however, I sat on the doorsill,
outside my house, watching
a polythene bag lying flat
on the cobbled street:
unruffled. Then perhaps
in concert with music
of the spheres – a knelling
of some divine carillon – the wind stirred
itself and the bag billowed
(emplaning a rare moment
of its glory); it chandelled,
spinning tardily like a dervish
pirouetting on his toes. Light,
as the venous wings
of a pierid butterfly, it glided
on and I knew it would land
on a waste yard and the wind
would stop. Happenstance? Uh-uh.

I have learnt, regrettably,
I can
not choose either weight
or lightness. ‘Being’
being a spectre, a presage
of dissolution: devolving eyes,
lips, limbs, hearts –
clay devouring clay. We are
all flying dutchmen
seafaring the troubled waters.

Insentience

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Livid silver rakes the figures prostrated
in transit. Frozen aluminium glints beneath
pallid flaccidity of flesh. The smell is chlorhexidine.
Two dieners enter this quiesced little vacancy
(one’s swinging a keychain). They look
at me, how ugly,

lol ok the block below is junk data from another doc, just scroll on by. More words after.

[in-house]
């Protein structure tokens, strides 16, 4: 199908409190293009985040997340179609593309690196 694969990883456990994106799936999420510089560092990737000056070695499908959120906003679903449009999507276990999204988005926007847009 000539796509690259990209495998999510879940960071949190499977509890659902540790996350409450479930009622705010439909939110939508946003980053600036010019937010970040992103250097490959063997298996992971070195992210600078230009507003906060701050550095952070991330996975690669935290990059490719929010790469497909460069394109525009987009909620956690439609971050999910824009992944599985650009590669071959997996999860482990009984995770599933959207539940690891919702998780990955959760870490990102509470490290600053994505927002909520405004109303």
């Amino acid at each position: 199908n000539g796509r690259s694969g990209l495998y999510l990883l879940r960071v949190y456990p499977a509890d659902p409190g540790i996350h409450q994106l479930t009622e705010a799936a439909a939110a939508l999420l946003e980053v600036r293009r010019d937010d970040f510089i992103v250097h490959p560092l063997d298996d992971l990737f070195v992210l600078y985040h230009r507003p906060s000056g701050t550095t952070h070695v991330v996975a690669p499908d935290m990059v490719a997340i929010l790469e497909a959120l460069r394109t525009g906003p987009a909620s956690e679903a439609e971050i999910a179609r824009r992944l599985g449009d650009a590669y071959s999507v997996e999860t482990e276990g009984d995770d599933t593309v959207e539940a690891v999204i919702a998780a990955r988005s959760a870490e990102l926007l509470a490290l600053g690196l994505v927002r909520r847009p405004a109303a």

stop, ours is such a dirty job.

The butchers peel the ugly lamb. Two immortal
wounds – stray bullets, of course. A camera pops out.
Smile, little fella, say bleeeed.
I can not blee… anymore, bastards. A brassy
flash ! stuns me ! Finish him up and let’s run; it’s
late already.
 Two hands in white gloves fix
my jaw in haste – a gauze bandage round my
head and under the chin. Another two ‘finish me
up’ and off they go. I await deliverance.

Nobody comes. Last year a friend had lost
his brother and father, both, in a carnage –
we’re mere marionettes dancing to the angels.
I’d wanted to make a condolence call but couldn’t. I was
busy, just too busy, basking in the riviera.

Outside, the traffic. The clamour
of a collective ecstasy: people shouting,
laughing, wading through shadows, trampling
upon others’ shadows. The shadowy horde
rushes forward like a drove of bovids
barging across an african void
when chased by a predator.
Forward, forward, until it
stuns itself…one day,
perhaps yesterday, I
had belonged to that horde.

_________________

ps: written sometime around Dec 2009.